Exploding trousers

From Wikipedia, the free encyclopedia
Jump to navigation Jump to search

In New Zealand in the 1930s, farmers reportedly had trouble with exploding trousers as a result of attempts to control ragwort, an agricultural weed.[1]

Farmers had been spraying sodium chlorate, a government recommended weedkiller, onto the ragwort, and some of the spray had ended up on their clothes. Sodium chlorate is a strong oxidizing agent, and reacted with the organic fibres (i.e. the wool and the cotton) of the clothes. Reports had farmers' trousers variously smoldering and bursting into flame, particularly when exposed to heat or naked flames.[2] One report had trousers that were hanging on a washing line starting to smoke. There were also several reports of trousers exploding while farmers were wearing them, causing severe burns.

The history was written up by James Watson of Massey University in a widely reported article, "The Significance of Mr. Richard Buckley's Exploding Trousers",[3] and which later won him an Ig Nobel Prize[4]

On television[edit]

In their May 2006 "Exploding Pants" episode the popular U.S. television show MythBusters investigated the idea that trousers could explode based on the events of New Zealand in the 1930s. Experimenters tested four substances on 100% cotton overalls:

  • A paste comprising a mixture of gunpowder and water (since gunpowder by itself does not cling to clothing);
  • An (unnamed) "herbicide from the 1930s";
  • An (unnamed) "fertilizer from the 1930s" (this was most likely ammonium nitrate mixed with a liquid fuel, most likely gasoline, as both the ammonium nitrate bottle was in the foreground of the shot and the label was facing the camera, and a red plastic fuel can being present on the table);
  • "An acid", likely a nitric/sulfuric acid mixture, (to make nitrocellulose/guncotton).

Each of these were put to four different ignition methods: flame, radiant heat, friction and impact. Although not naming "the herbicide" as sodium chlorate, they confirmed that trousers would indeed vigorously combust due to flame, radiant heat and impact, though their friction tests did not cause ignition. However, combustion (i.e. an exothermic chemical reaction between a fuel and an oxidant) is not the same as an explosion, which involves a rapid increase in volume accompanied by the release of energy in an extreme manner (i.e. a shock wave). Even so, a person witnessing such an event (especially if he or she were wearing the trousers) would likely describe such a sudden event as an explosion.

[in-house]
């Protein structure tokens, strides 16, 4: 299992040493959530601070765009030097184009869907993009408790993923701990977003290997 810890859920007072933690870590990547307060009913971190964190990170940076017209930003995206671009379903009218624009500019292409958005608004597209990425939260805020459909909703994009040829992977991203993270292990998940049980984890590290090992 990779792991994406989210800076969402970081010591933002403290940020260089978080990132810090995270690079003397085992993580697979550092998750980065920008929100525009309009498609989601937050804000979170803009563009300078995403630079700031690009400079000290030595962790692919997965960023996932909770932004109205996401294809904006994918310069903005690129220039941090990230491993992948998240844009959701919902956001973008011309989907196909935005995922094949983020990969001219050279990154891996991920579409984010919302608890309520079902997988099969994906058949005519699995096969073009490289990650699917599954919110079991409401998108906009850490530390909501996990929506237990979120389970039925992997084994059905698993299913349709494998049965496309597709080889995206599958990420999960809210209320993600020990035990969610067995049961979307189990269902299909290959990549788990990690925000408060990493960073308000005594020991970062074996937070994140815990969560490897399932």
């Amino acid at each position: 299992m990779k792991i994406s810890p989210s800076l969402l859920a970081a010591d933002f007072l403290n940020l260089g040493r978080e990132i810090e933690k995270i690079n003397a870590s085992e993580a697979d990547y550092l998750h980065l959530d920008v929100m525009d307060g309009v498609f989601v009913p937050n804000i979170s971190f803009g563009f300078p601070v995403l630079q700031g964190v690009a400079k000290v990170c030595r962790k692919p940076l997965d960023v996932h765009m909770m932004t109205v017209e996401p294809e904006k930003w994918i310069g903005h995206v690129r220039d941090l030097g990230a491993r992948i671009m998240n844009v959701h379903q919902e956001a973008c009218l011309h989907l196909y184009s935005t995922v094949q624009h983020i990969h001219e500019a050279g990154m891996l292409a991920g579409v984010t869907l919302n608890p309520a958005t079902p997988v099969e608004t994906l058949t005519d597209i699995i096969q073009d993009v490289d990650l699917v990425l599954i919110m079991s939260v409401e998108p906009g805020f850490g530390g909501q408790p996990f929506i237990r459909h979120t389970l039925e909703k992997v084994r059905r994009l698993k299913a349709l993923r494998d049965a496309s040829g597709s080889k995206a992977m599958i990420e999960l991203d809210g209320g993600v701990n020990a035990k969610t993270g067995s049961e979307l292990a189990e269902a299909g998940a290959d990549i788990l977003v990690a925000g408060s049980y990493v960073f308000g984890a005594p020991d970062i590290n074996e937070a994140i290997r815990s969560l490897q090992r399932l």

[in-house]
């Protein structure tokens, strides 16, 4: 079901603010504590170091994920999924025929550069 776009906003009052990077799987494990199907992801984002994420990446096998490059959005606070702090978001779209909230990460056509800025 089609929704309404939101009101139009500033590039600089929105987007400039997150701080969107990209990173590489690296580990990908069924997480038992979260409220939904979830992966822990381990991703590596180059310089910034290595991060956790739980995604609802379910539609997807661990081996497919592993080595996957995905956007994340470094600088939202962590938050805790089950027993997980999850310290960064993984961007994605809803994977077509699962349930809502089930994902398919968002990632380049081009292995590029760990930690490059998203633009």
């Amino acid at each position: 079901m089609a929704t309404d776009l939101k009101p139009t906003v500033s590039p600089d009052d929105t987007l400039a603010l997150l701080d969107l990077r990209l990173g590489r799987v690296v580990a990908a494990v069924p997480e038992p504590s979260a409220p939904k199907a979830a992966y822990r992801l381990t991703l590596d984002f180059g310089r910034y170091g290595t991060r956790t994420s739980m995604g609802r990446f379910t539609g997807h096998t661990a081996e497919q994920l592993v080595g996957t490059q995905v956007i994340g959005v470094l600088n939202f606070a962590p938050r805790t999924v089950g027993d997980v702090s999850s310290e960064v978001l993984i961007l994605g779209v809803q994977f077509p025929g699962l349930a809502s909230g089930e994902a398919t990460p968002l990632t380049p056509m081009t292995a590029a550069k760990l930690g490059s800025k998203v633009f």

The tests also revealed that none of the other three substances caused combustion of the trousers, thus indicating that sodium chlorate was probably a cause for the events that occurred.[5]

ABC's The Science Show described exploding trousers as "the scenario for a Goon Show", and, in an example of art imitating life, it actually was. The Goons wrote a script about a chemical which "when applied to the tail of a military soldier shirt, is tasteless, colourless, and odourless" but that "The moment the wearer sits down, the heat from his body causes the chemical to explode.".[6]

In the final episode of Blackadder Goes Forth, Captain Edmund Blackadder says that he's "Off to Hartlepool to buy a pair of exploding trousers" when feigning madness to avoid going over the top.

See also[edit]


  1. ^ "Trousers Explode, Evening Post, 21 April 1933
  2. ^ "Dr Watson and the exploding trousers". Massey University. 2005-10-10.
  3. ^ "The Significance of Mr. Richard Buckley's Exploding Trousers: Reflections on an Aspect of Technological Change in New Zealand Dairy Farming between the World Wars" Archived 2013-10-23 at the Wayback Machine., Agricultural History magazine
  4. ^ James Watson for "The Significance of Mr. Richard Buckley’s Exploding Trousers.", improbable.com
  5. ^ "Episode 53: Exploding Trousers, Great Gas Conspiracy". Unofficial MythBusters: Episode guides. 2006-05-28.
  6. ^ "Tales of Men's shirts". The Goon Show.

Further reading[edit]

  • James Watson (2004). "The significance of Mr. Richard Buckley's exploding trousers: Reflections on an aspect of technological change in New Zealand dairy farming between the world wars". Agricultural History. University of California Press. 78 (3): 346&ndash, 360. doi:10.1525/ah.2004.78.3.346. (The author won an Ig Nobel Prize in 2005 for this paper)